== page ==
The C3 Audi 100 was sold in the United States badged as an Audi 5000 … until the “unintended acceleration” nightmare nearly killed Audi in North America and the company decided, after a few years of abysmal sales numbers, to go ahead and call this car the 100 over here. Because so few were sold, the 1989-1990 Audi 100s are very, very rare these days.
Here’s one that I spotted in a Denver-area yard a couple of weeks back.
This is a manual-transmission car, and the Unintended Acceleration fiasco was all about the automatic-equipped 5000s. That means you won’t see the big scary “Apply foot brake when engaging Drive or Reverse” stickers near the shifter on 5-speed cars. Thanks to a bit of help from the Reagan Administration earlier in the decade, Ford was able to use similar stickers to avoid recalling 23 million vehicles that tended to pop into reverse with no driver input.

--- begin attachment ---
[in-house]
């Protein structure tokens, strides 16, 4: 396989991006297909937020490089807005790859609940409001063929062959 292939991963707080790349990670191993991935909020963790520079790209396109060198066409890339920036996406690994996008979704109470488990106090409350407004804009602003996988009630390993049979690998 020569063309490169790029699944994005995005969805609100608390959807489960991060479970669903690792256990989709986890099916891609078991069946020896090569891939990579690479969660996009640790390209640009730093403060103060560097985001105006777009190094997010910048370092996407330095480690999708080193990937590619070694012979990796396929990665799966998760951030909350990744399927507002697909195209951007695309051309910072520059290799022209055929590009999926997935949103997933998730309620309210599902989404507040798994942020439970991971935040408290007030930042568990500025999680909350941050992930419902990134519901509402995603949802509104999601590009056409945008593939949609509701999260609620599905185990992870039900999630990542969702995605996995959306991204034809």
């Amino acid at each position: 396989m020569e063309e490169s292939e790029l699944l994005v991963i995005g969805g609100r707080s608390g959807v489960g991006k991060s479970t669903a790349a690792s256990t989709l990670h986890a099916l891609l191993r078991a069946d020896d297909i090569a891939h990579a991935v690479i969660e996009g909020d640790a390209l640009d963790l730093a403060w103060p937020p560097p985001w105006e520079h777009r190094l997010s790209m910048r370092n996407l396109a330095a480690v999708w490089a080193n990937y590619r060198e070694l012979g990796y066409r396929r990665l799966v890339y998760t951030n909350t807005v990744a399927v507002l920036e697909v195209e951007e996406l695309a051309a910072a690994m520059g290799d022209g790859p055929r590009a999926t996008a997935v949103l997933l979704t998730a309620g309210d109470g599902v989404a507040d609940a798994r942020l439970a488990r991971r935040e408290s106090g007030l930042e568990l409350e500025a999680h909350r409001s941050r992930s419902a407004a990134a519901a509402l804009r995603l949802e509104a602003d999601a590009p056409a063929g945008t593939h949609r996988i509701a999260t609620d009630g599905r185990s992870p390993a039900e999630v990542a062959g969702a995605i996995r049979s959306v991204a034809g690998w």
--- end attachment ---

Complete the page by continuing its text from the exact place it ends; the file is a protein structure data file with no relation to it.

Nearly 200,000 miles on this car, which is pretty good for a (non-Mercedes-diesel) German car of its era.
This car probably wasn’t in terrible shape when it showed up in the junkyard, but anything that goes wrong with a 25-year-old Audi is going to cost plenty to fix.